General Dynamics celebrates National Engineers Week by engaging with kids


PITTSFIELD - STEM initiatives are gaining steam in schools of the Berkshires with the help of some new grant-funded partnerships with General Dynamics.

Last month, members of General Dynamics volunteered to run programs and do projects with students in observation of National Engineers Week.

Mike Arace, a mechanical engineer with General Dynamics, said the project was worth sparing some regular work hours.

"We need new people in the field," he said. "It's important to for kids to get experience of what an engineer does. It may not seem glamorous, but it's important work."

Last week, Arace and his colleague, Tim Wisner, worked with fifth-grade students from Stearns Elementary School to build and test miniature catapults made from kits. Teacher Susan Hollister said the project helped reinforce a previous lesson on simple machines.

Wisner said his interest in the field began at a young age, before he knew engineering was a career field.

"I always enjoyed building things from things like model car kits and with K'Nex and Legos," Wisner said.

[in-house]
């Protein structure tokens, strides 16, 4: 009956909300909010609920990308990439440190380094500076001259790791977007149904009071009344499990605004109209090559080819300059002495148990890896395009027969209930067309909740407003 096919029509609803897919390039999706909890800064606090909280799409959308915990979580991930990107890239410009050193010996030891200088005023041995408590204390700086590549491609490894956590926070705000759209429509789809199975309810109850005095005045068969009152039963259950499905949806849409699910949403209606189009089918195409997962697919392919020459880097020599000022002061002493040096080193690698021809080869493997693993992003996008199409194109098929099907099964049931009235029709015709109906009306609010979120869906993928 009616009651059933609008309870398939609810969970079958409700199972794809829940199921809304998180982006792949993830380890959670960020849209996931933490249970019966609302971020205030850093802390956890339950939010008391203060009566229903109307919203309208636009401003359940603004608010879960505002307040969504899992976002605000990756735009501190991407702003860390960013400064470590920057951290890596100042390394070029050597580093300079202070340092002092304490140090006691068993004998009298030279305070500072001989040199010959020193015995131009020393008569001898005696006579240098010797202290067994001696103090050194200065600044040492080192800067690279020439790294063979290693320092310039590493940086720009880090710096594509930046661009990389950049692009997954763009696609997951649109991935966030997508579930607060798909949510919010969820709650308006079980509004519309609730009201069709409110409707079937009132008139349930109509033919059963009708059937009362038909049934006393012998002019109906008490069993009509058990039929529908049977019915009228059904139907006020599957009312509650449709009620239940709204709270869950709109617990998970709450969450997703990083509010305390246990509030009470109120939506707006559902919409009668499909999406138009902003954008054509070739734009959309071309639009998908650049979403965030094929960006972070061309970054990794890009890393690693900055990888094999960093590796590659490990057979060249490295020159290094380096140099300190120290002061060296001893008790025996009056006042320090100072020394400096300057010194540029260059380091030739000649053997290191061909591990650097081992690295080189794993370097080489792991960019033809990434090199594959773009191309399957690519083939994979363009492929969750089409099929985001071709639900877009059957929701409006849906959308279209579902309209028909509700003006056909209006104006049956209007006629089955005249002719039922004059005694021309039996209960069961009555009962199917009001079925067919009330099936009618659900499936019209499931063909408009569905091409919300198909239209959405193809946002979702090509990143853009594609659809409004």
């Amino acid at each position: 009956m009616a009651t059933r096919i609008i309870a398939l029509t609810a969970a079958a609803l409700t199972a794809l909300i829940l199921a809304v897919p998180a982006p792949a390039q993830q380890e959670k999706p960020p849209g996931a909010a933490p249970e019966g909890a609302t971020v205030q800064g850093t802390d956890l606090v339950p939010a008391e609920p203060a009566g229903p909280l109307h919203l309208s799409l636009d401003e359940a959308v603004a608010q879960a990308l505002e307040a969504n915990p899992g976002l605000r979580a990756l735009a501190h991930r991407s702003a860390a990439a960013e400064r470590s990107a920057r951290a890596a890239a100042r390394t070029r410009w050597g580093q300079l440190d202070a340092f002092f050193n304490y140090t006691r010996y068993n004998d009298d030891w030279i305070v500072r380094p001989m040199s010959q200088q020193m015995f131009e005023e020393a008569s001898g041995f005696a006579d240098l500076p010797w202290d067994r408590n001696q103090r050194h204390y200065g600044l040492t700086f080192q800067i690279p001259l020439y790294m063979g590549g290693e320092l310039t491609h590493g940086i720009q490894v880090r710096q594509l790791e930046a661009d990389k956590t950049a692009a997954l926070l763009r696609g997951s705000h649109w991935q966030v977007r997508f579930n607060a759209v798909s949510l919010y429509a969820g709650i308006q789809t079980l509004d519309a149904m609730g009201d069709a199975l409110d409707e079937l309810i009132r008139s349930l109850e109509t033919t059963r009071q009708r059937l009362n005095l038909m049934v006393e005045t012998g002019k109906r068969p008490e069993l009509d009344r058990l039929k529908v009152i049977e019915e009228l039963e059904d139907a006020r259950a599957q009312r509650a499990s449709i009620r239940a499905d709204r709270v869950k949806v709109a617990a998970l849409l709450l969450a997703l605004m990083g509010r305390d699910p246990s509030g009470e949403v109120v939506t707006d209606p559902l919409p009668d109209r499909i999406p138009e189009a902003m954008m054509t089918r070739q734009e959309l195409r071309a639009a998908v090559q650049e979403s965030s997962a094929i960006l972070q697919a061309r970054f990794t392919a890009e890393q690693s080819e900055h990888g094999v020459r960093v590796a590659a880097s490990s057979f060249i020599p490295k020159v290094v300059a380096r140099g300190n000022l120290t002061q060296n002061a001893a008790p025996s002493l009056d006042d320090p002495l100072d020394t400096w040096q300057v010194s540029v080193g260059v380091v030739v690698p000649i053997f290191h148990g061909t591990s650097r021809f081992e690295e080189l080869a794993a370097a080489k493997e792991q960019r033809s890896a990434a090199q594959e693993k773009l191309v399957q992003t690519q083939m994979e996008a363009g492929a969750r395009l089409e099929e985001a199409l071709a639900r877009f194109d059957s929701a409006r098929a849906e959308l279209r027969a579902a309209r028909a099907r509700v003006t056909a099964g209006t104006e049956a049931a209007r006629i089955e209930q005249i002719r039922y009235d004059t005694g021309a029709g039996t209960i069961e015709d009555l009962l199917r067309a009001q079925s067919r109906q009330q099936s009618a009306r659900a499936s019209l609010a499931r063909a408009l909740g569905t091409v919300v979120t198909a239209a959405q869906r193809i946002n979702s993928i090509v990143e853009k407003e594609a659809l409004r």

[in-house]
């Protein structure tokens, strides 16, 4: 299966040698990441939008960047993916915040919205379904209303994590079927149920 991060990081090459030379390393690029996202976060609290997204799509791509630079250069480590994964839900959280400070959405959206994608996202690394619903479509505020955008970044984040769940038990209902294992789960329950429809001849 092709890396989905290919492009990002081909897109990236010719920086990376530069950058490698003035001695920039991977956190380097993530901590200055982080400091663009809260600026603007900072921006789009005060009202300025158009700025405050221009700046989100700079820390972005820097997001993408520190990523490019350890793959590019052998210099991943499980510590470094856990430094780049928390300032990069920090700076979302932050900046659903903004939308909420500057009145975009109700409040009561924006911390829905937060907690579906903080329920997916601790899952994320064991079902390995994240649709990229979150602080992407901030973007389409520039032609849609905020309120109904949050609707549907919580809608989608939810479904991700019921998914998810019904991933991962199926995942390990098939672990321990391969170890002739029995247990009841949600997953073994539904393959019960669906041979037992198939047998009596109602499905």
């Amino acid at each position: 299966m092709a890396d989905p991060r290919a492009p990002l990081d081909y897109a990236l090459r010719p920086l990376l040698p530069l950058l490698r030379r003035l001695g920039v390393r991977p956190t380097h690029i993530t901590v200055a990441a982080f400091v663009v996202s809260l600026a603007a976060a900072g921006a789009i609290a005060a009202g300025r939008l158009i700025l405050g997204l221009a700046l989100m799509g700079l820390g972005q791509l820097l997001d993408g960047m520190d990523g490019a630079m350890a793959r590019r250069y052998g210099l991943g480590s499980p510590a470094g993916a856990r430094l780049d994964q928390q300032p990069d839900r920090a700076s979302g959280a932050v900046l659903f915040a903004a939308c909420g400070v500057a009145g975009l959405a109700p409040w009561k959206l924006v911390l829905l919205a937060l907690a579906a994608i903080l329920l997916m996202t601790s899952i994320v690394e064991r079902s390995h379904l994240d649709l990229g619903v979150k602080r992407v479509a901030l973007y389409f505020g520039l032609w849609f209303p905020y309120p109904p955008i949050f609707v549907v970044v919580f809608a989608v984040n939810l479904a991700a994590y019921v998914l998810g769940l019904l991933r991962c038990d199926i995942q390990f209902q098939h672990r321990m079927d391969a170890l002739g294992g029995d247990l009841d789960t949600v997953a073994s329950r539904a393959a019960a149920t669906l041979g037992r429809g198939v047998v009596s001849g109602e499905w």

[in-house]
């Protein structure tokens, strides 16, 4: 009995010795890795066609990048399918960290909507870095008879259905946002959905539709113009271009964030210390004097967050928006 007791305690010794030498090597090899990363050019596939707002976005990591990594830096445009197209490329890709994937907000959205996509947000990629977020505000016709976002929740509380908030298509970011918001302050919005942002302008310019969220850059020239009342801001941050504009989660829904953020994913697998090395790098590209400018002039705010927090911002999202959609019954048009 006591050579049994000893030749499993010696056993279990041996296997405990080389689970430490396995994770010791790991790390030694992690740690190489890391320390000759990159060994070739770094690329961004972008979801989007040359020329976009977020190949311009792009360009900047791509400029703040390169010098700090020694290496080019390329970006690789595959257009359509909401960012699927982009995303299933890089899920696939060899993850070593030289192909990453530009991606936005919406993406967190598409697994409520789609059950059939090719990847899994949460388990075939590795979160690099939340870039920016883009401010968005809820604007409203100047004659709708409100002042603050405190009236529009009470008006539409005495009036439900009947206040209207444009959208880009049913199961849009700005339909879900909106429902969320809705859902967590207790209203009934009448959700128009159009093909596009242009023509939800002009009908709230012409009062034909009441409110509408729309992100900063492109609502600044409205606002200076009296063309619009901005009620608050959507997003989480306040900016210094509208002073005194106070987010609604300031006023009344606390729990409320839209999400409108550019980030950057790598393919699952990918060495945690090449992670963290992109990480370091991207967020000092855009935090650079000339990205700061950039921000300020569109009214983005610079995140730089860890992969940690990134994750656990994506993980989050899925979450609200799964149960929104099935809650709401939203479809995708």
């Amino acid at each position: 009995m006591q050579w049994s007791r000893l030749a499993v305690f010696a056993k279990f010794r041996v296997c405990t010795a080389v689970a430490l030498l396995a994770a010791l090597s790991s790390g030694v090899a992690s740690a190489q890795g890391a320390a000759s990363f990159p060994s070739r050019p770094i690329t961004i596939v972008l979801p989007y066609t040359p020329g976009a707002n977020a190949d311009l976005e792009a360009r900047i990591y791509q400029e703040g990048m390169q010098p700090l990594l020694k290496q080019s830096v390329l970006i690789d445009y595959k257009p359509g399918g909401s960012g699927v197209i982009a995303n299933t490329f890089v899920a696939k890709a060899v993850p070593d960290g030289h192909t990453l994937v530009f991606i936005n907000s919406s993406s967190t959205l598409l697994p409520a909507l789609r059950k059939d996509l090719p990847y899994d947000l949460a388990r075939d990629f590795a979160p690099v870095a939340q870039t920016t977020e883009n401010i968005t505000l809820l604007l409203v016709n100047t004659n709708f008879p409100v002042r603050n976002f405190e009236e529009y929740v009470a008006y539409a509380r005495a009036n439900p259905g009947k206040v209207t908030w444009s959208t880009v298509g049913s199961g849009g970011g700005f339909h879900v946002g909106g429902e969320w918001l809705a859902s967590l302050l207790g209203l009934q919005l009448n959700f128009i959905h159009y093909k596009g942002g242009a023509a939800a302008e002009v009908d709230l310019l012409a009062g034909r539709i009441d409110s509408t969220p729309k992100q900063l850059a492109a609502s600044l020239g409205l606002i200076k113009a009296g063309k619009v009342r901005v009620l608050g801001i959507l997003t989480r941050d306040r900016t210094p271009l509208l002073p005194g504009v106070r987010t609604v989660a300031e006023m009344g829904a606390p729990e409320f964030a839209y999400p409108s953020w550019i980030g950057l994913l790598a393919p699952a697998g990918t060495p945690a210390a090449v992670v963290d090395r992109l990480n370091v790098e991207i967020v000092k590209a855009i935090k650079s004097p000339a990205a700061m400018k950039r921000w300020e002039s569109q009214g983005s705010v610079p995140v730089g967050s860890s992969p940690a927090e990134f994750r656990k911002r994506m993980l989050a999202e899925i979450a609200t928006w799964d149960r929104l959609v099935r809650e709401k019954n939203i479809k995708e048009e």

Arace said that when he was younger, General Electric Co. partnered with the local Cub Scouts through its Explorers post. Engineers would give youngsters demonstrations of projects and applications they were working on.

"They don't do it anymore, which is kind of a shame. It got me interested," Arace said.

While working on building her catapult, fifth grader Haylee Eggleston got a real-life engineering lesson in problem solving: The pegs meant to connect pieces of the catapult frame were too big for the pre-drilled holes.

"So we had to figure how to file them down to fit," she said.

Another student, Julian Rocca, said he was surprised to see one projectile, a jelly bean, launch farther than the other one he designed, a cone shaped from a piece of modeling clay. He had thought the cone would be more aerodynamic.

After launching both, Rocca and Arace talked about the outcomes and how things like density, weight and force factor into the path of projection.

"That was good thinking though. You're going to be a good engineer someday," Arace told Rocca.

Asked later if he might want to be an engineer in the future, Rocca told The Eagle, "I don't know, but it's something to think about. Yup, something to think about."


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